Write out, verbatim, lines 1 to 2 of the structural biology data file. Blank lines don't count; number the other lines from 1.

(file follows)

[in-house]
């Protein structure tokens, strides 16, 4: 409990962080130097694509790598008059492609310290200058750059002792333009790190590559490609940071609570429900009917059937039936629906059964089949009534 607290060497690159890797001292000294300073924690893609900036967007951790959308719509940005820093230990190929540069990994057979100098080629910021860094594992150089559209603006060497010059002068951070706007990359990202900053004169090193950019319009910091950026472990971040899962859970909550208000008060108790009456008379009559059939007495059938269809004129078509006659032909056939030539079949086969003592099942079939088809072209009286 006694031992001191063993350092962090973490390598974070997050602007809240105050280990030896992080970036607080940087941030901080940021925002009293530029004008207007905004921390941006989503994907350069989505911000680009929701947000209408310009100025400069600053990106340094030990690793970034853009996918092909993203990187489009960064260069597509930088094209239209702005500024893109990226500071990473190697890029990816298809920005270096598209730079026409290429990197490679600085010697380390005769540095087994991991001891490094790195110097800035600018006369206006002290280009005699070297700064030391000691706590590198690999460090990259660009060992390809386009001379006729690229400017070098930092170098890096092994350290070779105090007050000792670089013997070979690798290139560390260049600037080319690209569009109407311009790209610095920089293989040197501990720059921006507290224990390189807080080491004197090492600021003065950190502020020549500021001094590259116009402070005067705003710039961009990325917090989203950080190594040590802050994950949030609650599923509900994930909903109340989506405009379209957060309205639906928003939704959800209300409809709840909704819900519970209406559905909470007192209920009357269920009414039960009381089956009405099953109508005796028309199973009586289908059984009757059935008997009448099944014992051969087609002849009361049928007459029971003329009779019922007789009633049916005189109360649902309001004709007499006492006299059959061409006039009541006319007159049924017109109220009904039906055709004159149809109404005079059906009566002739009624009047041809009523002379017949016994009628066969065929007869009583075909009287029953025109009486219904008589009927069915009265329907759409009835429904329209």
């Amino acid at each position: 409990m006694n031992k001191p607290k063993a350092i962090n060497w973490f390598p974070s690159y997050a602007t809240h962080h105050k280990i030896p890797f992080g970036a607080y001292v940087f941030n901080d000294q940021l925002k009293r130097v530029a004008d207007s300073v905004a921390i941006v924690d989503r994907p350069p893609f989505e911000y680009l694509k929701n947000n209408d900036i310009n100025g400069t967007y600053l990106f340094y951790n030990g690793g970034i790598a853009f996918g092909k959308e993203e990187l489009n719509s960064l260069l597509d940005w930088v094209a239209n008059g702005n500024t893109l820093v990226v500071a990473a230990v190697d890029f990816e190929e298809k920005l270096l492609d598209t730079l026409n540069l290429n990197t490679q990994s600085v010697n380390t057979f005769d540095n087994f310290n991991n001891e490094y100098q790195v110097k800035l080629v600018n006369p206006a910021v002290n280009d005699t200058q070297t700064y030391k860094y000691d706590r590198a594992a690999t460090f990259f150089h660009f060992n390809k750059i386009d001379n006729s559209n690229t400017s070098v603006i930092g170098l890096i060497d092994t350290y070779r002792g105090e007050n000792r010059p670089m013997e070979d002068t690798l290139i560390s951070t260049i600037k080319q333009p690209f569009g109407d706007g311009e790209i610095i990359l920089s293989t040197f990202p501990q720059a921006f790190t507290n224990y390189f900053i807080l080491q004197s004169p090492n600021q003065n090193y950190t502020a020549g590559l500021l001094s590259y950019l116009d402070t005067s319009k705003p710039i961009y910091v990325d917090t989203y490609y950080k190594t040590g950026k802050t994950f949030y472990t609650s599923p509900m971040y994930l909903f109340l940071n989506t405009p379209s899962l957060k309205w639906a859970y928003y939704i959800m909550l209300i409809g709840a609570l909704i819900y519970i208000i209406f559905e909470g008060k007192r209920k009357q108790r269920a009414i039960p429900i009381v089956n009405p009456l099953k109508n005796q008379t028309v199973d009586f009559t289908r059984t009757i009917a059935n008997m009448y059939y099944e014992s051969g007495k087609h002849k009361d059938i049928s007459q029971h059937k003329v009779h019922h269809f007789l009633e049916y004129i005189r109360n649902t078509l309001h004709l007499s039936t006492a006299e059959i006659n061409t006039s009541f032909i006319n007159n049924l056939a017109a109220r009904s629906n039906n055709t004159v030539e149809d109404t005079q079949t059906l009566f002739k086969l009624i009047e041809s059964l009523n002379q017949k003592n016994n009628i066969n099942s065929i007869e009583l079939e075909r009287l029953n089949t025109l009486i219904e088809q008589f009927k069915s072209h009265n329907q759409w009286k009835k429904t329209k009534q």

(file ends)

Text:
[in-house]
């Protein structure tokens, strides 16, 4: 409990962080130097694509790598008059492609310290200058750059002792333009790190590559490609940071609570429900009917059937039936629906059964089949009534 607290060497690159890797001292000294300073924690893609900036967007951790959308719509940005820093230990190929540069990994057979100098080629910021860094594992150089559209603006060497010059002068951070706007990359990202900053004169090193950019319009910091950026472990971040899962859970909550208000008060108790009456008379009559059939007495059938269809004129078509006659032909056939030539079949086969003592099942079939088809072209009286 006694031992001191063993350092962090973490390598974070997050602007809240105050280990030896992080970036607080940087941030901080940021925002009293530029004008207007905004921390941006989503994907350069989505911000680009929701947000209408310009100025400069600053990106340094030990690793970034853009996918092909993203990187489009960064260069597509930088094209239209702005500024893109990226500071990473190697890029990816298809920005270096598209730079026409290429990197490679600085010697380390005769540095087994991991001891490094790195110097800035600018006369206006002290280009005699070297700064030391000691706590590198690999460090990259660009060992390809386009001379006729690229400017070098930092170098890096092994350290070779105090007050000792670089013997070979690798290139560390260049600037080319690209569009109407311009790209610095920089293989040197501990720059921006507290224990390189807080080491004197090492600021003065950190502020020549500021001094590259116009402070005067705003710039961009990325917090989203950080190594040590802050994950949030609650599923509900994930909903109340989506405009379209957060309205639906928003939704959800209300409809709840909704819900519970209406559905909470007192209920009357269920009414039960009381089956009405099953109508005796028309199973009586289908059984009757059935008997009448099944014992051969087609002849009361049928007459029971003329009779019922007789009633049916005189109360649902309001004709007499006492006299059959061409006039009541006319007159049924017109109220009904039906055709004159149809109404005079059906009566002739009624009047041809009523002379017949016994009628066969065929007869009583075909009287029953025109009486219904008589009927069915009265329907759409009835429904329209």